Simultaneous manipulation of the nitric oxide and prostanoid pathways reduces myocardial reperfusion injury

Fady S. Wanna, Derek Y. Obayashi, J Nilas Young, William M. DeCampli

Research output: Contribution to journalArticle

10 Scopus citations

Abstract

The effects of aspirin and L-arginine (biological precursor of nitric oxide) on the production of hydroxyl radicals, cyclic guanosine monophosphate levels, vascular tone, and the recovery of the ischemic myocardium were investigated in isolated rat hearts subjected to ischemia and reperfusion. After 30 minutes of perfusion, hearts were arrested with St. Thomas' Hospital cardioplegic solution, global ischemia was induced at 37° C for 45 minutes, and the hearts were then reperfused at 37° C for 30 minutes. The percent change in recovery of pulse pressure and maximal change of this pressure with time were better in the group perfused with Krebs-Henseleit solution containing aspirin plus l-arginine (17% ± 23%, p = 0.001, and 10% ± 25%, p = 0.002, respectively) compared with these values in the control group perfused with Krebs-Henseleit solution alone (-7% ± 14% and -11% ± 16%, respectively). Coronary vascular resistance before and after ischemia were lower in the aspirin plus l-arginine group (0.19 ± 0.03 dynes sec/cm5, p = 0.001, and 0.23 ± 0.04 dynes · sec/cm5, p = 0.01, respectively) compared with those of the control group (0.24 ± 0.02 and 0.28 ± 0.07 dynes · sec/cm5, respectively). Cyclic guanosine monophosphate levels increased from 22.5 ± 6 pmol/100 mg of tissue in the control group to 37.1 ± 8.9 pmol/100 mg (p = 0.002) in the aspirin plus l-arginine group. Adding Nω-nitro-l-arginine methyl ester to the perfusion medium caused a deterioration in pulse pressure and maximal change of this pressure with time, a decrease in cyclic guanosine monophosphate, and a rise in coronary vascular resistance. The addition of l-arginine to the solution in the Krebs-Henseleit solution plus aspirin group increased the production of hydroxyl radicals from 0.32 ± 0.18 nmol/gm per 3 minutes to 0.75 ± 0.33 nmol/gm per 3 minutes (p = 0.03). Despite the association of nitric oxide with increased hydroxyl radical production, it appears that nitric oxide has an overall beneficial effect on the recovery of the ischemic myocardium. The synergism between aspirin and arginine may be caused in part by the scavenging of hydroxyl radicals. Alternatively, by inhibiting the prostaglandin pathway, aspirin may reduce the generation of superoxide anion, a free radical that inactivates nitric oxide. The prolonged half-life of nitric oxide may explain the increased levels of cyclic guanosine monophosphate seen in the group perfused with Krebs-Henseleit solution plus aspirin plus l-arginine. Aspirin and l-arginine, both readily available, may be useful adjuncts to clinical cardioplegia strategy.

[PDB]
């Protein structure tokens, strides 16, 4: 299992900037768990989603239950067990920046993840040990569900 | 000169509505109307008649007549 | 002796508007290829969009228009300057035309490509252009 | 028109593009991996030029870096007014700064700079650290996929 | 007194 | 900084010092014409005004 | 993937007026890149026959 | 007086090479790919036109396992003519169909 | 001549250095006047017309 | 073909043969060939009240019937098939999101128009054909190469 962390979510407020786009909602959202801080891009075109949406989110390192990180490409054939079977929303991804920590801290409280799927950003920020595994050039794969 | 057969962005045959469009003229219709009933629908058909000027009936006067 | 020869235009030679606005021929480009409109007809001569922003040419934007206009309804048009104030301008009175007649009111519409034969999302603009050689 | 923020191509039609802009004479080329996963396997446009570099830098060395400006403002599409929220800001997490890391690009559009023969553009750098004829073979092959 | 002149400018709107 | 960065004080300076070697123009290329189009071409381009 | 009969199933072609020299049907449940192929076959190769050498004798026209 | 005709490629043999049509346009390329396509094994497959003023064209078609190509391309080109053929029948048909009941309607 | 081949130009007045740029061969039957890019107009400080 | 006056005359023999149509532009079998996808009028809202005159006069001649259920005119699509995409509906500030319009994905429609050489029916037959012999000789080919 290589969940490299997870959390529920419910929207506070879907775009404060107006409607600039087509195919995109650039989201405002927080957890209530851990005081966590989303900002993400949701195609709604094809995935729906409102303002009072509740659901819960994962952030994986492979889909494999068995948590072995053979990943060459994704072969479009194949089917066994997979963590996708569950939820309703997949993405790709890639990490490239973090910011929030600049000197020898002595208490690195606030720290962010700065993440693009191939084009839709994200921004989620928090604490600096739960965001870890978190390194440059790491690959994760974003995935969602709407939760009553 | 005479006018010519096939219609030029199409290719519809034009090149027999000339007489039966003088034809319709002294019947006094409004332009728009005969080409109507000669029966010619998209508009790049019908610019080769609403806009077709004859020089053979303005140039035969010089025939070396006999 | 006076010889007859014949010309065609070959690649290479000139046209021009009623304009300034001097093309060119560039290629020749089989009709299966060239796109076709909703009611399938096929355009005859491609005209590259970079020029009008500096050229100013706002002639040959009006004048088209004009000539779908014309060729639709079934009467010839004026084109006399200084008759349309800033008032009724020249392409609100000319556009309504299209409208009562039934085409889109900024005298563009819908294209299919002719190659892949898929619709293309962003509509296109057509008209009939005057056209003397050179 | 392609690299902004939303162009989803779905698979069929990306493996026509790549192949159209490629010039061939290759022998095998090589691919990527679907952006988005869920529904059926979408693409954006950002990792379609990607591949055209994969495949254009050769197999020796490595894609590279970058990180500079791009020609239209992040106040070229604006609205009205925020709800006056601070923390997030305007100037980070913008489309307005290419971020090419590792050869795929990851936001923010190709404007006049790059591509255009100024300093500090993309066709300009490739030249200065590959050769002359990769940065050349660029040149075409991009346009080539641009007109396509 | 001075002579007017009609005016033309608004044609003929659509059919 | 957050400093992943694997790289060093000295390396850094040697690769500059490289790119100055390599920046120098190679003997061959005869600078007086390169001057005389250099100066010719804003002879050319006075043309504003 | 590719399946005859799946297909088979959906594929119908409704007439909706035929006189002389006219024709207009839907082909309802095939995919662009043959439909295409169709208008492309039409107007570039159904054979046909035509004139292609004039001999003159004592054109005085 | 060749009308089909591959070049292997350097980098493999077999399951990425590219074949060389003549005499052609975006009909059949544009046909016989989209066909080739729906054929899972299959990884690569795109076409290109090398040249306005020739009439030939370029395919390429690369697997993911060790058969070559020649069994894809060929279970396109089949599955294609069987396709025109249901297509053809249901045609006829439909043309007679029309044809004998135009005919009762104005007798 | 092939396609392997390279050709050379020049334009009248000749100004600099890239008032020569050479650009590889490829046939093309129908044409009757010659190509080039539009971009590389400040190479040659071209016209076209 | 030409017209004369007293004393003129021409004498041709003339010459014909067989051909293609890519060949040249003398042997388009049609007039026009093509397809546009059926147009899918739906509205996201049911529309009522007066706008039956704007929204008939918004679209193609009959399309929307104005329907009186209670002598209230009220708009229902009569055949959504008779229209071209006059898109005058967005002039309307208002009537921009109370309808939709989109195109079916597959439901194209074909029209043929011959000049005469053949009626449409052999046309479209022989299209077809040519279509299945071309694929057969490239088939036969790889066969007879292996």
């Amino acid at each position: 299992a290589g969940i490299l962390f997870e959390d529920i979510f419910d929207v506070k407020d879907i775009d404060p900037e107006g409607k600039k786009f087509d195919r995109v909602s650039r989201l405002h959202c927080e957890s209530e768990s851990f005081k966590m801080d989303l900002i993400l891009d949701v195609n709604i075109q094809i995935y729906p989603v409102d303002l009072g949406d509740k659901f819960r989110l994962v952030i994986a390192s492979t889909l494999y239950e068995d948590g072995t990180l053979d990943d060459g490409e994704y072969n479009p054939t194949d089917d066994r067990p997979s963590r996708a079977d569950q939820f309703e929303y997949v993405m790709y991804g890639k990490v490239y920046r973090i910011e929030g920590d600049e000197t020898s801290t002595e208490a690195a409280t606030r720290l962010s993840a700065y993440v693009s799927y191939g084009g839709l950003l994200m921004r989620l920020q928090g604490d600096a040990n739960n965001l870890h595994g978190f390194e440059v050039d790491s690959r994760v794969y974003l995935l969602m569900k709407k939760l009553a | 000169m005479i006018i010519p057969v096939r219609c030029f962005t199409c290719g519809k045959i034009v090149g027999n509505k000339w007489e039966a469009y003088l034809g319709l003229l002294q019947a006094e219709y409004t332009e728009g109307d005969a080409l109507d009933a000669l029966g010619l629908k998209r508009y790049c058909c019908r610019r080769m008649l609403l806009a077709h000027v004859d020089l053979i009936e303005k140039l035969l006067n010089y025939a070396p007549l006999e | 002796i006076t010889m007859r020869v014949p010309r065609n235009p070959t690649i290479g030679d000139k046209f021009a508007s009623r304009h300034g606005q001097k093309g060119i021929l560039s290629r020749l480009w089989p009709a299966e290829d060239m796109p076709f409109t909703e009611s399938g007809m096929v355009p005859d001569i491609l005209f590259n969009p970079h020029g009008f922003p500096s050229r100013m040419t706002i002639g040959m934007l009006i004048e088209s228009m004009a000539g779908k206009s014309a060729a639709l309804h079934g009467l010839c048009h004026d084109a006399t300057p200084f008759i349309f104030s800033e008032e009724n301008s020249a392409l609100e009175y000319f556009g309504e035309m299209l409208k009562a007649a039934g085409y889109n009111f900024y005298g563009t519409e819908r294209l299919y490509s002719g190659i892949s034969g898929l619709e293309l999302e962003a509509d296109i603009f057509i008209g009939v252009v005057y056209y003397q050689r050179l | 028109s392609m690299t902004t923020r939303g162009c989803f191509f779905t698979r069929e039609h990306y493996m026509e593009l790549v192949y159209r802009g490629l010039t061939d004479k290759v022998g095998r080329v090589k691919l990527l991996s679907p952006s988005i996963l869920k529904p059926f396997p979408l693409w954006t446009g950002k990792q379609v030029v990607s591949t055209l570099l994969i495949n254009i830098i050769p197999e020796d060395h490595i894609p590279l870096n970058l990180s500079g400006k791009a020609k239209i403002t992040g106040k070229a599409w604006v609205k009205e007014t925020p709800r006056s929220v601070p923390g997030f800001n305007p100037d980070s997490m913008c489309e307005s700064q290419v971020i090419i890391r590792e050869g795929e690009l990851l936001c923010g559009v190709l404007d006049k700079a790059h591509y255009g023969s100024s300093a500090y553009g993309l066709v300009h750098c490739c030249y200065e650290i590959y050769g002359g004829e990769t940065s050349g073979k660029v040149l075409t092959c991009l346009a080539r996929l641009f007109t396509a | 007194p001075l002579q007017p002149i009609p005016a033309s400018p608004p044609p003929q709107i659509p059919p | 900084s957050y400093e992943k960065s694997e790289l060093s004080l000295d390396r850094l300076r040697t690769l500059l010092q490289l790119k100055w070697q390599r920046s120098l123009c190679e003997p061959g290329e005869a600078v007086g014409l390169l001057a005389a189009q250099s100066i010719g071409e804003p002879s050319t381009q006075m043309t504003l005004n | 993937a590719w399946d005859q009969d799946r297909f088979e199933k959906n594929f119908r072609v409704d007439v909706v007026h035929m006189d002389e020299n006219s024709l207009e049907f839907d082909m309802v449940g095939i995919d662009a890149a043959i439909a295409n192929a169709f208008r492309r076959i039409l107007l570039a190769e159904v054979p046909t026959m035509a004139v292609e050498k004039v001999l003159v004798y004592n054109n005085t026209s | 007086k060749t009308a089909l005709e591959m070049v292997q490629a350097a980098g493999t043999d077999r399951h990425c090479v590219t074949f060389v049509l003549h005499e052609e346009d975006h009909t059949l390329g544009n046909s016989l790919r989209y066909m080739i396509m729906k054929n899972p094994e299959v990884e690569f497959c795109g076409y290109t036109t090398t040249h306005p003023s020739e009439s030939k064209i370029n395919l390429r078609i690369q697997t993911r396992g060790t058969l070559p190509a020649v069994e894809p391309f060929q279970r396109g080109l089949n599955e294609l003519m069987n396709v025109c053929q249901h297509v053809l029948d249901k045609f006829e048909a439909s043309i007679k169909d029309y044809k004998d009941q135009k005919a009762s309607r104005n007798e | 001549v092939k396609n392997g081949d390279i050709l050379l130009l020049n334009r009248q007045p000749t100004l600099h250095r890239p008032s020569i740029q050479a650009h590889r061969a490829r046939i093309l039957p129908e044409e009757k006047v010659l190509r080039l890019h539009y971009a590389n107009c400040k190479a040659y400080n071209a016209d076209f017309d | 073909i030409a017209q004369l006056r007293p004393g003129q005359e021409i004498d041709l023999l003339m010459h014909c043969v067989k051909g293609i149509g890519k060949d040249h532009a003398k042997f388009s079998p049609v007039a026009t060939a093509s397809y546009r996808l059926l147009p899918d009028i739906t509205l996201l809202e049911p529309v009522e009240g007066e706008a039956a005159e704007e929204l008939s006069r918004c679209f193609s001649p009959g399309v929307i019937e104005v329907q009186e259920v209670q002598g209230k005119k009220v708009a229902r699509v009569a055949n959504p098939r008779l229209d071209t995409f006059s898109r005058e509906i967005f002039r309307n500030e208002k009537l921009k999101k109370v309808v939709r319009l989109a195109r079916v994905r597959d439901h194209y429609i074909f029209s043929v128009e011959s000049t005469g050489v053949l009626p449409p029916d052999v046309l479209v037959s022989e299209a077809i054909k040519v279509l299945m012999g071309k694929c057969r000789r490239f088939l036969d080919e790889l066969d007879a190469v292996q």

Original languageEnglish (US)
Pages (from-to)1054-1062
Number of pages9
JournalThe Journal of Thoracic and Cardiovascular Surgery
Volume110
Issue number4 PART 1
DOIs
StatePublished - 1995

ASJC Scopus subject areas

  • Cardiology and Cardiovascular Medicine
  • Pulmonary and Respiratory Medicine
  • Surgery

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